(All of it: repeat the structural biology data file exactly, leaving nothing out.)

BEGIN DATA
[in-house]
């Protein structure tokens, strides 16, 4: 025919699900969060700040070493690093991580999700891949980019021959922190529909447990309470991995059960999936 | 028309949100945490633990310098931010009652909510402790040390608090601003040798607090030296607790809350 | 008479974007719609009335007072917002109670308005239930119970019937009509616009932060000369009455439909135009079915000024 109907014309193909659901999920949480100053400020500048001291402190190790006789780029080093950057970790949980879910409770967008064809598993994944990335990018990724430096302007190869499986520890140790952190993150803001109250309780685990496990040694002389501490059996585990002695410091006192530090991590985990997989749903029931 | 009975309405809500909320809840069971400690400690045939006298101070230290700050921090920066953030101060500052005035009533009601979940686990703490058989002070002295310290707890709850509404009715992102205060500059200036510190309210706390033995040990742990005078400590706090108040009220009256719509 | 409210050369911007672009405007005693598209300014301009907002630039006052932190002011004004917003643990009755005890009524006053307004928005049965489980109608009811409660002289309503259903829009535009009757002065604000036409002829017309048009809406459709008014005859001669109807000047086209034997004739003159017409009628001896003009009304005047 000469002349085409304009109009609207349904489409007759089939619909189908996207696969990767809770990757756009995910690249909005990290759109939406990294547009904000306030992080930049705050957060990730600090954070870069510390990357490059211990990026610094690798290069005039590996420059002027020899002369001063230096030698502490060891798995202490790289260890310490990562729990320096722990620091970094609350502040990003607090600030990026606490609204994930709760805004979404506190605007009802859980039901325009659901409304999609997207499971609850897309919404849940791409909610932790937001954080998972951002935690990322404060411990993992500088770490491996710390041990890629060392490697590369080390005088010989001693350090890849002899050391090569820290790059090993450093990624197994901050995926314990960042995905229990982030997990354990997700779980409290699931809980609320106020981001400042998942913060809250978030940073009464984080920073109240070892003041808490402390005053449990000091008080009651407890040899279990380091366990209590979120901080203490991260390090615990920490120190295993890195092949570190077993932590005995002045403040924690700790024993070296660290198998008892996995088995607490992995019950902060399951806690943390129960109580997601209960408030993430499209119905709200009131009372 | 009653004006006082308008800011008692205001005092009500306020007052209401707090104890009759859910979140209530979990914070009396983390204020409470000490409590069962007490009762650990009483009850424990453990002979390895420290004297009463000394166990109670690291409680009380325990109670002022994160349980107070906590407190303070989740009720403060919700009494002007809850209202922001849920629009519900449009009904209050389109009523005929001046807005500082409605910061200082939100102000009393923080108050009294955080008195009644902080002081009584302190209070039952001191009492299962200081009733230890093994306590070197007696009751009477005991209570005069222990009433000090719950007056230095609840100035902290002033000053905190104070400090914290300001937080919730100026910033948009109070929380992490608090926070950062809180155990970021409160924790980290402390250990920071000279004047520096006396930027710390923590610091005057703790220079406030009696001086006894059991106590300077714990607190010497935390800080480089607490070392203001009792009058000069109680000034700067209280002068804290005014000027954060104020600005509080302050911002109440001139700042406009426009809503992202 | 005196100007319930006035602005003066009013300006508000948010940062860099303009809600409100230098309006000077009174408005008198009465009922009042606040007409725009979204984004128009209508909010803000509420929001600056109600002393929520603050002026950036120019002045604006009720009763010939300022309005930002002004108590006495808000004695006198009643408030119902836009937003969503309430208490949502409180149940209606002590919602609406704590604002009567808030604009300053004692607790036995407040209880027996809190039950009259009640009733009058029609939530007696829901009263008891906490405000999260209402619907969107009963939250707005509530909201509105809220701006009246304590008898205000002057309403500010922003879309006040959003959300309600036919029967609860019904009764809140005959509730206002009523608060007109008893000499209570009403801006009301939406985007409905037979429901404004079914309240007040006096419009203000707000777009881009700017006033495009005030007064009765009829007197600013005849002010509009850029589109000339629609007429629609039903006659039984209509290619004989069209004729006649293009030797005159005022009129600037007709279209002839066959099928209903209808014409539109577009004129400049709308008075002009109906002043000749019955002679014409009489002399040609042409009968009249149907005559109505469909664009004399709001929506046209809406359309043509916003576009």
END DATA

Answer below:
[in-house]
């Protein structure tokens, strides 16, 4: 025919699900969060700040070493690093991580999700891949980019021959922190529909447990309470991995059960999936 | 028309949100945490633990310098931010009652909510402790040390608090601003040798607090030296607790809350 | 008479974007719609009335007072917002109670308005239930119970019937009509616009932060000369009455439909135009079915000024 109907014309193909659901999920949480100053400020500048001291402190190790006789780029080093950057970790949980879910409770967008064809598993994944990335990018990724430096302007190869499986520890140790952190993150803001109250309780685990496990040694002389501490059996585990002695410091006192530090991590985990997989749903029931 | 009975309405809500909320809840069971400690400690045939006298101070230290700050921090920066953030101060500052005035009533009601979940686990703490058989002070002295310290707890709850509404009715992102205060500059200036510190309210706390033995040990742990005078400590706090108040009220009256719509 | 409210050369911007672009405007005693598209300014301009907002630039006052932190002011004004917003643990009755005890009524006053307004928005049965489980109608009811409660002289309503259903829009535009009757002065604000036409002829017309048009809406459709008014005859001669109807000047086209034997004739003159017409009628001896003009009304005047 000469002349085409304009109009609207349904489409007759089939619909189908996207696969990767809770990757756009995910690249909005990290759109939406990294547009904000306030992080930049705050957060990730600090954070870069510390990357490059211990990026610094690798290069005039590996420059002027020899002369001063230096030698502490060891798995202490790289260890310490990562729990320096722990620091970094609350502040990003607090600030990026606490609204994930709760805004979404506190605007009802859980039901325009659901409304999609997207499971609850897309919404849940791409909610932790937001954080998972951002935690990322404060411990993992500088770490491996710390041990890629060392490697590369080390005088010989001693350090890849002899050391090569820290790059090993450093990624197994901050995926314990960042995905229990982030997990354990997700779980409290699931809980609320106020981001400042998942913060809250978030940073009464984080920073109240070892003041808490402390005053449990000091008080009651407890040899279990380091366990209590979120901080203490991260390090615990920490120190295993890195092949570190077993932590005995002045403040924690700790024993070296660290198998008892996995088995607490992995019950902060399951806690943390129960109580997601209960408030993430499209119905709200009131009372 | 009653004006006082308008800011008692205001005092009500306020007052209401707090104890009759859910979140209530979990914070009396983390204020409470000490409590069962007490009762650990009483009850424990453990002979390895420290004297009463000394166990109670690291409680009380325990109670002022994160349980107070906590407190303070989740009720403060919700009494002007809850209202922001849920629009519900449009009904209050389109009523005929001046807005500082409605910061200082939100102000009393923080108050009294955080008195009644902080002081009584302190209070039952001191009492299962200081009733230890093994306590070197007696009751009477005991209570005069222990009433000090719950007056230095609840100035902290002033000053905190104070400090914290300001937080919730100026910033948009109070929380992490608090926070950062809180155990970021409160924790980290402390250990920071000279004047520096006396930027710390923590610091005057703790220079406030009696001086006894059991106590300077714990607190010497935390800080480089607490070392203001009792009058000069109680000034700067209280002068804290005014000027954060104020600005509080302050911002109440001139700042406009426009809503992202 | 005196100007319930006035602005003066009013300006508000948010940062860099303009809600409100230098309006000077009174408005008198009465009922009042606040007409725009979204984004128009209508909010803000509420929001600056109600002393929520603050002026950036120019002045604006009720009763010939300022309005930002002004108590006495808000004695006198009643408030119902836009937003969503309430208490949502409180149940209606002590919602609406704590604002009567808030604009300053004692607790036995407040209880027996809190039950009259009640009733009058029609939530007696829901009263008891906490405000999260209402619907969107009963939250707005509530909201509105809220701006009246304590008898205000002057309403500010922003879309006040959003959300309600036919029967609860019904009764809140005959509730206002009523608060007109008893000499209570009403801006009301939406985007409905037979429901404004079914309240007040006096419009203000707000777009881009700017006033495009005030007064009765009829007197600013005849002010509009850029589109000339629609007429629609039903006659039984209509290619004989069209004729006649293009030797005159005022009129600037007709279209002839066959099928209903209808014409539109577009004129400049709308008075002009109906002043000749019955002679014409009489002399040609042409009968009249149907005559109505469909664009004399709001929506046209809406359309043509916003576009």